Marx’s critique of religion, on the other hand, focuses on the world from which it takes shape, and it is this malaise of alienation, which needs to be extirpated. He gives a materialist explanation to the religious consciousness. ‘Marx undertakes a critique of reality as it is and of the ideology that corresponds to it, a critique that would end by compelling the practical and revolutionary transformation of everything in existence. The battle is engaged not in the name of “philosophic truth” but in order to supersede alienation on a practical level and free both productive forces and men’ (ibid. 161).

Marx, in his early theory of alienation, views religion as a fantasy of the alienated man. ‘Religion rests on a want, a defect, a limitation. Its truth resides in practice, though religion itself, as religion, possesses no practice, just as it does not have a history of its own. Since practice, of which religion is always the sublimation, did not contain real truth, religion has been only the alienated expression of a real alienation and, of course, has contributed to the continuance of that alienation. Marx does not recognise any formative and basic role for religion . . . There is not even any question of the “divine” or the “sacred”; these are but products of the alienation of religious imagination, which is itself a by-product of alienated material production’ (ibid. 165). In Marx’s estimation, religion being a phenomenon of secondary importance merited no independent criticism. In his later works, the element of class ideology becomes his major concern.

Some writers have characterised Marxism as a religion, and have also questioned Marx’s atheism. Robert Tucker, for instance, writes: ‘The religious essence of Marxism is superficially obscured by Marx’s rejection of the traditional religions. This took the form of a repudiation of “religion” as such and espousal of “atheism”. Marx’s atheism, however, meant only a negation of the trans-mundane God of traditional Western religion. It did not mean the denial of a supreme being . . . Thus his atheism was a positive religious proposition. It rules out considerations of Marxism as a religious system of thought only if, with Marx, we equate the traditional religions with religion as such’ (Tucker 1972, 22; see also Reding 1961, 160). According to this approach, Marxism is to be analysed as a religious system within the Judaeo-Christian tradition, and as such it can be assimilated in theology. Eberhard Jüngel in his book God as the Mystery of the World advocates this: ‘The Marxist critique of religion could much more easily be accepted by theology than that of Feuerbach, if the latter were not presupposed by the former. Certainly one can integrate critically the specific interest of Marx’s critique of religion into theology — and in some ways it must be done. But that is the current fashion anyway, so that there is scarcely too little being done along these lines theologically’ (Jüngel 1983, 341, footnote 43).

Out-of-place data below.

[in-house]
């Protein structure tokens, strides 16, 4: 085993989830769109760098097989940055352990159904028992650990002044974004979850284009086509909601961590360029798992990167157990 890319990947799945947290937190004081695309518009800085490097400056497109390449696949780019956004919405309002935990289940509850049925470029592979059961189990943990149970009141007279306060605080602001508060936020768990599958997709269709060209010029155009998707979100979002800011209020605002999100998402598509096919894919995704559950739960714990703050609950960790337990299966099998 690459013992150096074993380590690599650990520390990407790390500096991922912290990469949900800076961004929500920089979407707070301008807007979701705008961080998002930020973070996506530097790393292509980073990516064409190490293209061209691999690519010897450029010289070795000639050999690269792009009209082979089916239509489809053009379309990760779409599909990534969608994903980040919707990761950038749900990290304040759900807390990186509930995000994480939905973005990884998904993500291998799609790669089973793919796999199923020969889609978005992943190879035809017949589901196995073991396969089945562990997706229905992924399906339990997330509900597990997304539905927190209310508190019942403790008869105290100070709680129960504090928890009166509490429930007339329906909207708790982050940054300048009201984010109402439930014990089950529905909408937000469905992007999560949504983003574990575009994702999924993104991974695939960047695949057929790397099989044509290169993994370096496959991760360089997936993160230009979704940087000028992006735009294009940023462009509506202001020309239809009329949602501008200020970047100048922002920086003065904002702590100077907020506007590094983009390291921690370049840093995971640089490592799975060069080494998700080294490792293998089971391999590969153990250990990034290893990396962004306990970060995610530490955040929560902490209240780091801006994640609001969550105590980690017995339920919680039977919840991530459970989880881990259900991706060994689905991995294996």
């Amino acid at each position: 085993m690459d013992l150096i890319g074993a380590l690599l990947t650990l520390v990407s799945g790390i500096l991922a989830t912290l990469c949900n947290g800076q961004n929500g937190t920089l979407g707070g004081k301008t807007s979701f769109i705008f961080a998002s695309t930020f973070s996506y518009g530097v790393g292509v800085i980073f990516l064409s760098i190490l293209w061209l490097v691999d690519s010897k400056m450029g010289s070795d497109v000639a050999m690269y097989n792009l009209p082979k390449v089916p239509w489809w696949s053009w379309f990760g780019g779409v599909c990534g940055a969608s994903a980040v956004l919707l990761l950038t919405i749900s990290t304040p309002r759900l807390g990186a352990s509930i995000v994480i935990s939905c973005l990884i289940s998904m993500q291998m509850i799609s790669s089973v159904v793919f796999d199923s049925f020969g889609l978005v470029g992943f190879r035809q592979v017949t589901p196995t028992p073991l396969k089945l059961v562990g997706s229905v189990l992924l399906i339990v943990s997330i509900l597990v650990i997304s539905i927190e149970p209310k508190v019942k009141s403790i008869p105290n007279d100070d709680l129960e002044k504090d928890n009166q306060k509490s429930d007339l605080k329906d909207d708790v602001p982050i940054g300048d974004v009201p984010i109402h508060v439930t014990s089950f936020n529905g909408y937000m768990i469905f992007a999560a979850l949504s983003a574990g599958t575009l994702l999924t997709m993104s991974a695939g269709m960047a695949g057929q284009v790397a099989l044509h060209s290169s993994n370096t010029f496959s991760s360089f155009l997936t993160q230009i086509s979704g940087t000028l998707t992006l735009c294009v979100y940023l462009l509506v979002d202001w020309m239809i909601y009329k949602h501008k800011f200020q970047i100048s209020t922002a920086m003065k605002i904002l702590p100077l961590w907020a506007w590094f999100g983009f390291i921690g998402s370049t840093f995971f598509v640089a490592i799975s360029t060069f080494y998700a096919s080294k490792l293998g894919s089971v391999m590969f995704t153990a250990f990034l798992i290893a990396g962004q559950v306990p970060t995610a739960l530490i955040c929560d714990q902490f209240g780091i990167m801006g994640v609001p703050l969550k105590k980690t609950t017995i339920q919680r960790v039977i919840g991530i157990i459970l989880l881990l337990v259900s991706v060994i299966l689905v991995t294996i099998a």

The positions taken by Tucker and Jüngel concerning Marx’s atheism in fact confuse the issue. Our point of departure in this matter is that Marx viewed religion, without any reservations, as a medium of social illusions, and that all the religious belief claims were false. Marx was a thoroughgoing atheist. In his writings from the earliest to the latest, there is no indication, explicit or implicit, admitting the existence of God. Marx absolutely rejects any idea of a transcendent God or a personal God (i.e. God in the human form); therefore, any religious belief claims like God becoming a human being or a human being becoming God, etc. are false and nonsensical linguistic aberrations and they are nothing more than that. Marx’s atheism cannot be reconciled with religious and theological presuppositions. The loud exclamations about God from the authoritarian pulpits cannot bring into being which is a non-being. Turner rightly suggests:

‘It simply will not do, as some Christian apologists maintain, that Marx was only a relative atheist, that he rejected only the God espoused by the Christians of his day, that this God (primarily the God of the nineteenth-century orthodox Lutheran establishments) is not the God of contemporary Christianity, or that as others suggest, his hostility to theism may have no purchase on that contemporary Christianity. Marx rejected not only particular forms of theism but also any reference whatever to a transcendent reality’ (Turner 1991, 322; see also Lobkowicz 1967, 303-35).